MATTHEWS:  And I do like the Sharansky argument.  If you can go out in the public square and scream your mouth off at a government, that‘s a free country. 

SILVER:  Yes. 

MATTHEWS:  And if you can‘t, it‘s not. 

SILVER:  Well, you started asking about Iran.  That‘s going to be very considering with what Condoleezza Rice is doing now, because they‘re talking about opportunities, shared values.  They‘re not talking about beating up the bad guys.  They‘re saying, what are our common values?  How do we enhance it together?

I think this is going to be a stunning second term. 


SILVER:  If it doesn‘t get screwed up like a lot of second terms. 

MATTHEWS:  Do you think we can prevent a standoff with Iran if we can move their government, move the people toward a more democratic...

SILVER:  No, because I‘m skeptical about it.  I don‘t see what the EU3 is actually going to accomplish. 

MATTHEWS:  Well, what does it end up, a fight with Iran over its nuclear...

SILVER:  I don‘t know.  At the moment, I would hope not, but...

MATTHEWS:  Everybody says we can‘t find them even if we want to knock them out. 

SILVER:  Well, that may be.  And I don‘t know how good the intelligence is, but bringing it to the U.N. for some sanctions, international sanctions, might work.


When we come back, I want to talk to Ron about that embrace the other night at the State of the Union, whether we still look at it the way we looked at it last week.  We tried to figure that out that night.

Secondly, I want to talk to you about stem cell, Ron, and everybody else.

HARDBALL back with a lot of contentious issues with Ron Silver, Fran Drescher and Ron Reagan—and we like contention—in just a moment.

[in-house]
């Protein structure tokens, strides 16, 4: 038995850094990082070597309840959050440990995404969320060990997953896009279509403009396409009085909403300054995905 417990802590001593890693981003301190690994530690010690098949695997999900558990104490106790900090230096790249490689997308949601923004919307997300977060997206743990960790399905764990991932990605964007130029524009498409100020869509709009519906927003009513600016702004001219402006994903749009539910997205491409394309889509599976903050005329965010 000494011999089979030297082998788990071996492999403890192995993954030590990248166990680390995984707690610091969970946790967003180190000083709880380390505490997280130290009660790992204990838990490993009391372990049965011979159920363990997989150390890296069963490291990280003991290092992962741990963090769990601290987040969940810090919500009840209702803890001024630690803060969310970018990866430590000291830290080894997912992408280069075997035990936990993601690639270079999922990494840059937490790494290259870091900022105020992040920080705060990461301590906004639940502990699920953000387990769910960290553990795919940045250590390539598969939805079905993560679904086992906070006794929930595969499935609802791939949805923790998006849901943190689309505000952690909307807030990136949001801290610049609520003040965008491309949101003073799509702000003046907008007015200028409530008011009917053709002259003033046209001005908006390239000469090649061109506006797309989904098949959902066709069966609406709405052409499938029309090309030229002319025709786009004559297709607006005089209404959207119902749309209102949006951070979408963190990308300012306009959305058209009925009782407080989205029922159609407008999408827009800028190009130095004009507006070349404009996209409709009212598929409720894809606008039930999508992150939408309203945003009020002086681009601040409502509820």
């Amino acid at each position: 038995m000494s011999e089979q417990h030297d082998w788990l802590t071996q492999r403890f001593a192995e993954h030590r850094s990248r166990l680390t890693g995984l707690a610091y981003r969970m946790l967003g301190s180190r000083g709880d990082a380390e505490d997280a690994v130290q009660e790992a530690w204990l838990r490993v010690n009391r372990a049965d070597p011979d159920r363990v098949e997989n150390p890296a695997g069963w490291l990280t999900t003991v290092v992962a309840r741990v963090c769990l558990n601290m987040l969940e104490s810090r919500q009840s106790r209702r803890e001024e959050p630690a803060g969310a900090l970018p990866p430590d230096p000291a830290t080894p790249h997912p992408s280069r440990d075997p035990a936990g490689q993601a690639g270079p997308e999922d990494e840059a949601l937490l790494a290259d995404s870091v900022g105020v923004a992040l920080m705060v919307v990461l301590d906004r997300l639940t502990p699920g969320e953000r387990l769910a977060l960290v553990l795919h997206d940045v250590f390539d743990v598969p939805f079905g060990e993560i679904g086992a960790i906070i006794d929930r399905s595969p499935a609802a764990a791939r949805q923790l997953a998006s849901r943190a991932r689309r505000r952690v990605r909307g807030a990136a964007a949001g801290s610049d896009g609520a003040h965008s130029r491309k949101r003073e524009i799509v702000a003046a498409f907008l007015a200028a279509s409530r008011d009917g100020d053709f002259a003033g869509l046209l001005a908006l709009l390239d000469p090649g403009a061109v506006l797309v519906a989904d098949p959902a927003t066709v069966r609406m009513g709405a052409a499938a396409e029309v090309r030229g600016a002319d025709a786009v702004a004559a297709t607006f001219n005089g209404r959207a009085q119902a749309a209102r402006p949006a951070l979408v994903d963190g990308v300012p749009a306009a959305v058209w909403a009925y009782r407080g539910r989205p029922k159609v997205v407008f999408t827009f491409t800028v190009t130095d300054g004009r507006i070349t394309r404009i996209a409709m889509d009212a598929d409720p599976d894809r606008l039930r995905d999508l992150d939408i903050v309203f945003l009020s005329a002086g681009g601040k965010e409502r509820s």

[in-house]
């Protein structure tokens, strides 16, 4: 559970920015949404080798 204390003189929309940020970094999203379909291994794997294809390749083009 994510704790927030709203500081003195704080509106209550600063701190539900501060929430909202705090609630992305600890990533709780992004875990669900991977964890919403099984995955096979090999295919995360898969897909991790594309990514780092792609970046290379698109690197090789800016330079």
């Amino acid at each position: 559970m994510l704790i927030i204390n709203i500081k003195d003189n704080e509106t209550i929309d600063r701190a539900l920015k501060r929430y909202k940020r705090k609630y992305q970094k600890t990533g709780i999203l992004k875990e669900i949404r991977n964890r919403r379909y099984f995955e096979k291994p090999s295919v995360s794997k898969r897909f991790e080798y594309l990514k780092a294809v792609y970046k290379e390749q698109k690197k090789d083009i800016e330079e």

And don‘t forget to check out Hardblogger—I‘ve always loved that name—our HARDBALL political blog Web site.  Just go to HARDBALL.MSNBC.com.


MATTHEWS:  We are back with actors Ron Silver and Fran Drescher and MSNBC political analyst Ron Reagan. 

Ron Silver, what are you going to do on “West Wing”?  What‘s the secret you‘re keeping from us?

SILVER:  I can‘t tell you, but I am going out to do it.

MATTHEWS:  Big development?

SILVER:  I have not done it in about a year and a half.  And they‘re try to reconfigure the show.  So it‘s going to be kind of interesting.

MATTHEWS:  You are sort of a combination Dick Morris and Karl Rove, aren‘t you?

SILVER:  Combination Dick Morris and Karl Rove, I can‘t imagine what...


SILVER:  I‘m thinking of like cloning Dolly.  What would that look like?


MATTHEWS:  I think Karl Rove is a lot cleaner, actually, just guessing.  And, actually, his career has been much less mixed than the other fellow.

SILVER:  Yes. 

MATTHEWS:  But big season coming back?  Is this the last season for “West Wing”? 

SILVER:  I don‘t think so.  I think they have tried to gear up for another season, a lot of changes.

MATTHEWS:  It gets to me sometimes.  What I like about it is the reverence for the presidency.